Arthur Shilstone


“After weeks of hard labour we were ready. We cut the wires connecting the island with the mainland and set a barracks a fire. That created the diversion we needed. Everybody, guards and all, flocked to put the blaze out. When the excitement was at its highest, we stole away singly and boarded the motor boat. The engine purred, and we were away in the darkness.”

Written by       Photographed by Auckland Museum

For Lieutenant Colonel Charles Harcourt Turner, 5th Wellington Regiment, the evening of Thursday Decem­ber 13, 1917, had begun as pleasantly as any other. In the face of a freshening breeze he had stepped aboard his launch and set off from Queen’s Wharf in downtown Auckland for the internment camp on Motuihe Island of which he was—nominally­in charge. With him on the 16-kilometre jour­ney were his orderly, Frank Wainwright, and two German prisoners of war, Albert Paulsen, who served as a deckhand, and a man named Freund, on board as engineer.

It had been Wainwright’s job to chaperon Paulsen and Freund while his commandant had attended to some pressing business in the city, though it was anyone’s guess how passers­by would have reacted had they known the identity of the trio in their midst.

“Just as well people didn’t know,” Wain­wright’s mate Bill Wiggins, another Motuihe guard, was later to say. “If you told them that prisoners of war were up in Queen Street do­ing their shopping, that would be the end of it, wouldn’t it?”

For Charles Turner, however, Paulsen and Freund were useful. In a way, he had them and the other German prisoners on Motuihe to thank for the Pearl, which had been placed at his disposal. They were also to thank for his rapid promotion to lieutenant colonel (and, though no one could have foreseen it then, in something under six weeks for his own court martial). All this “thanks” fell to one man in particular: a powerfully built seadog of a man. A pipe-smoking captain in the Kaiser’s Impe­rial German Navy with an unquenchable thirst for adventure and a reputation for daring and resourcefulness. A man whose name—whose nickname—was to become a household word in New Zealand: Count Felix von Luckner, the “Sea Devil of the Southern Seas.”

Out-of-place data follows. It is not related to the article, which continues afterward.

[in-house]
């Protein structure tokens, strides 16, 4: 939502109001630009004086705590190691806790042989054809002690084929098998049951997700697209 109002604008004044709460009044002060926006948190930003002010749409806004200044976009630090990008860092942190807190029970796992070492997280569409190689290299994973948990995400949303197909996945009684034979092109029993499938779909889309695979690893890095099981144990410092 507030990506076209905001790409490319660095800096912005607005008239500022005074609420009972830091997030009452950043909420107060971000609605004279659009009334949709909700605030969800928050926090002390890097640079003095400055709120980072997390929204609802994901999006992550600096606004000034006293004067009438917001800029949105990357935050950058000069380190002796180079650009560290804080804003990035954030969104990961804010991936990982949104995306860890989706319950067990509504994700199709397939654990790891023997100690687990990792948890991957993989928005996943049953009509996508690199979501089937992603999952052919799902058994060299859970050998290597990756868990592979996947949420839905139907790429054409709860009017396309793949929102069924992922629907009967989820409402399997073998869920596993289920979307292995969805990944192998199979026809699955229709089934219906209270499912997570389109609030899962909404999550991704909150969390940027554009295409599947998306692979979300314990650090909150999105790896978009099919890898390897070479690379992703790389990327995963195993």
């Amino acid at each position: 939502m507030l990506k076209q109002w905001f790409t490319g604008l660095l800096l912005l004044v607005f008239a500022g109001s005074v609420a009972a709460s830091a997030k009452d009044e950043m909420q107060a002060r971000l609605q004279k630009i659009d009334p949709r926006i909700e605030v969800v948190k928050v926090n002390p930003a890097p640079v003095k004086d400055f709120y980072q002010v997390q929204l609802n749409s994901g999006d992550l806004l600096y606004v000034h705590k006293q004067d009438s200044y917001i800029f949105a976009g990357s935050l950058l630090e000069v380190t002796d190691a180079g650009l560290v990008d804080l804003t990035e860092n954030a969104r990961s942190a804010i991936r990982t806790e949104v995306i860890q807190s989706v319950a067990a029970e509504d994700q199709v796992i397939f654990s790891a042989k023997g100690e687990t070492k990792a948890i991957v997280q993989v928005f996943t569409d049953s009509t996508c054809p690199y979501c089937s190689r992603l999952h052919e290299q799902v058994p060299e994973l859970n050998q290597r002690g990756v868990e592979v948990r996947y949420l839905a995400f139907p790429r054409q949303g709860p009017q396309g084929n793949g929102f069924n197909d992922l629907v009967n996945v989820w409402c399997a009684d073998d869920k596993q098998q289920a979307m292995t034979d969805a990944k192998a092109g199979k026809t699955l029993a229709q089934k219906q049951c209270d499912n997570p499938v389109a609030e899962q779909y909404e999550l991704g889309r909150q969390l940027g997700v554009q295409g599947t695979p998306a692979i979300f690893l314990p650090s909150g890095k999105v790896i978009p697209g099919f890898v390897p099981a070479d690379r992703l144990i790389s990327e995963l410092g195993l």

Just months earlier, having left a trail of sunk and captured ships the length of the At­lantic Ocean, von Luckner had rounded Cape Horn in his disguised windjammer, the Seeadler, and burst into the Pacific. There he had been arrested, along with several of his crew, and conveyed south to New Zealand.

Shortly after arriving in the country the Count had been transferred to Motuihe Is­land, along with his second-in-command Lieutenant Carl Kircheiss, while another four of the Seeadler’s crew were transported to Somes Island in Wellington Harbour.

Until his arrival, Motuihe Internment Camp had held only German nationals living in New Zealand at the outbreak of the war and others captured when the New Zealand Army occupied German-held Samoa and other islands in the Pacific. Among the de­tainees were the former governor of German Samoa and 20 or so merchant navy cadets of the North German Lloyd line who had earlier made an intrepid escape from Pago Pago in a stolen boat, only to be captured in Apia.

Bill Wiggins remembered Motuihe as a “happy little camp.” The Germans had their own cookhouse and would offer coffee and freshly baked cake to the sentry each morn­ing. The prisoners were allowed visitors from the mainland, and were readily granted per­mission to stroll around the island. On one of its tranquil beaches they fashioned a retreat out of manuka, and when the weather grew hot they would often go there and recline in chairs contemplating the dazzling waters of the Hauraki Gulf.

The prisoners spent time tending the camp vegetable gardens and looking after poultry, and to supplement their modest rations they caught snapper and gathered oysters, mush­rooms and apricots.

One of the privileges they enjoyed was that their quarters, some few hundred metres from where the soldiers were stationed, were off-limits to almost all military personnel except Turner himself.

“It was a very quiet, staid camp,” recalled Wiggins. “The war never seemed to enter that kind of place.”

At least, not until Felix von Luckner’s shadow touched it.

With the appearance of the Count—a jewel in the crown for any camp commandant—Turner got a promotion, a telephone line to the mainland and a fast motor boat for patrol work and as a back-up in case the telephone failed. The guard was increased from 60 men to 80, a report was to be telephoned through to the mainland without fail every hour, and for a time everyone in uniform wore a deter­mined look.

Vigilance was the watchword. Some weeks before von Luckner’s arrival, informants had volunteered disturbing information about plans to liberate prisoners using a chartered scow, and the Bohemian community at Puhoi on the mainland 40 km to the north had come under suspicion. Mysterious lights had been seen flashing from the vicinity of the intern­ment camp on Motuihe’s north western clifftops—where certain prisoners had, for the sake of their health, been permitted to live—but despite thorough searches of that forested headland, nothing had been uncovered.

Offshore patrols around the island were increased, and a landing made on nearby Rangitoto Island, where answering points of light had been detected. Despite every effort, however, the military had drawn a blank, and once the nocturnal signalling ceased, the night patrols had been wound down.

[Chapter Break]